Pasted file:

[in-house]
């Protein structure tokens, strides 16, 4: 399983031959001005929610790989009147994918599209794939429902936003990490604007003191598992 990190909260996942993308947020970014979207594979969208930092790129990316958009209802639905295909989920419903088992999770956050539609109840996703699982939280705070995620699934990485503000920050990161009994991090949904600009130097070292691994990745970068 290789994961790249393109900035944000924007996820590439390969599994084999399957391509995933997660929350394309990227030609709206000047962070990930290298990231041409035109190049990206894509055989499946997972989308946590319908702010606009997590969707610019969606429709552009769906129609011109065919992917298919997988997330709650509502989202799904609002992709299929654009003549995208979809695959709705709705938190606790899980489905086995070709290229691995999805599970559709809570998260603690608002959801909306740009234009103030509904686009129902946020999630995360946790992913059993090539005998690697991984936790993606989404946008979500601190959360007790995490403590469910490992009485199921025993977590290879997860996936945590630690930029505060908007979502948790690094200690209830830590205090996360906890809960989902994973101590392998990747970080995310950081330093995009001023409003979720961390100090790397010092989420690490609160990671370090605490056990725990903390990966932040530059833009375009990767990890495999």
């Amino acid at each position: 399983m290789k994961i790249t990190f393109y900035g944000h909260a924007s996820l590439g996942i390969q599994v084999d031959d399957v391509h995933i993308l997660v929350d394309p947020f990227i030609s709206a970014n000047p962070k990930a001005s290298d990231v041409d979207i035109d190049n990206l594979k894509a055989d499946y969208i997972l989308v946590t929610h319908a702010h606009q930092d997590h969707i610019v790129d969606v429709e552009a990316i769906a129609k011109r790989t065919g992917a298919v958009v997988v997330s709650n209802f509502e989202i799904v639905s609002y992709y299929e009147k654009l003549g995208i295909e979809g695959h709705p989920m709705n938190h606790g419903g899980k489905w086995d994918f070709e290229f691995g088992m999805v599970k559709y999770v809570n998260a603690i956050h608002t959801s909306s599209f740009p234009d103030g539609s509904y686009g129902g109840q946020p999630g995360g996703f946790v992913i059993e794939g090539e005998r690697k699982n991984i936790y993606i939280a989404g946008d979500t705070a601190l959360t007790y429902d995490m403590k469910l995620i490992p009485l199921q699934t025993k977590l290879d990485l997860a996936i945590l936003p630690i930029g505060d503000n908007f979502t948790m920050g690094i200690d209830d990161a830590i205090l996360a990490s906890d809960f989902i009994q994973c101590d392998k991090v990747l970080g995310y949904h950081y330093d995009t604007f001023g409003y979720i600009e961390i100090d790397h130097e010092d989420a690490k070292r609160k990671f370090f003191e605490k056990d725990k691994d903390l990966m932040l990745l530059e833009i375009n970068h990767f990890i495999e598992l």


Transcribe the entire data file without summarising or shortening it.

[in-house]
């Protein structure tokens, strides 16, 4: 399983031959001005929610790989009147994918599209794939429902936003990490604007003191598992 990190909260996942993308947020970014979207594979969208930092790129990316958009209802639905295909989920419903088992999770956050539609109840996703699982939280705070995620699934990485503000920050990161009994991090949904600009130097070292691994990745970068 290789994961790249393109900035944000924007996820590439390969599994084999399957391509995933997660929350394309990227030609709206000047962070990930290298990231041409035109190049990206894509055989499946997972989308946590319908702010606009997590969707610019969606429709552009769906129609011109065919992917298919997988997330709650509502989202799904609002992709299929654009003549995208979809695959709705709705938190606790899980489905086995070709290229691995999805599970559709809570998260603690608002959801909306740009234009103030509904686009129902946020999630995360946790992913059993090539005998690697991984936790993606989404946008979500601190959360007790995490403590469910490992009485199921025993977590290879997860996936945590630690930029505060908007979502948790690094200690209830830590205090996360906890809960989902994973101590392998990747970080995310950081330093995009001023409003979720961390100090790397010092989420690490609160990671370090605490056990725990903390990966932040530059833009375009990767990890495999």
């Amino acid at each position: 399983m290789k994961i790249t990190f393109y900035g944000h909260a924007s996820l590439g996942i390969q599994v084999d031959d399957v391509h995933i993308l997660v929350d394309p947020f990227i030609s709206a970014n000047p962070k990930a001005s290298d990231v041409d979207i035109d190049n990206l594979k894509a055989d499946y969208i997972l989308v946590t929610h319908a702010h606009q930092d997590h969707i610019v790129d969606v429709e552009a990316i769906a129609k011109r790989t065919g992917a298919v958009v997988v997330s709650n209802f509502e989202i799904v639905s609002y992709y299929e009147k654009l003549g995208i295909e979809g695959h709705p989920m709705n938190h606790g419903g899980k489905w086995d994918f070709e290229f691995g088992m999805v599970k559709y999770v809570n998260a603690i956050h608002t959801s909306s599209f740009p234009d103030g539609s509904y686009g129902g109840q946020p999630g995360g996703f946790v992913i059993e794939g090539e005998r690697k699982n991984i936790y993606i939280a989404g946008d979500t705070a601190l959360t007790y429902d995490m403590k469910l995620i490992p009485l199921q699934t025993k977590l290879d990485l997860a996936i945590l936003p630690i930029g505060d503000n908007f979502t948790m920050g690094i200690d209830d990161a830590i205090l996360a990490s906890d809960f989902i009994q994973c101590d392998k991090v990747l970080g995310y949904h950081y330093d995009t604007f001023g409003y979720i600009e961390i100090d790397h130097e010092d989420a690490k070292r609160k990671f370090f003191e605490k056990d725990k691994d903390l990966m932040l990745l530059e833009i375009n970068h990767f990890i495999e598992l």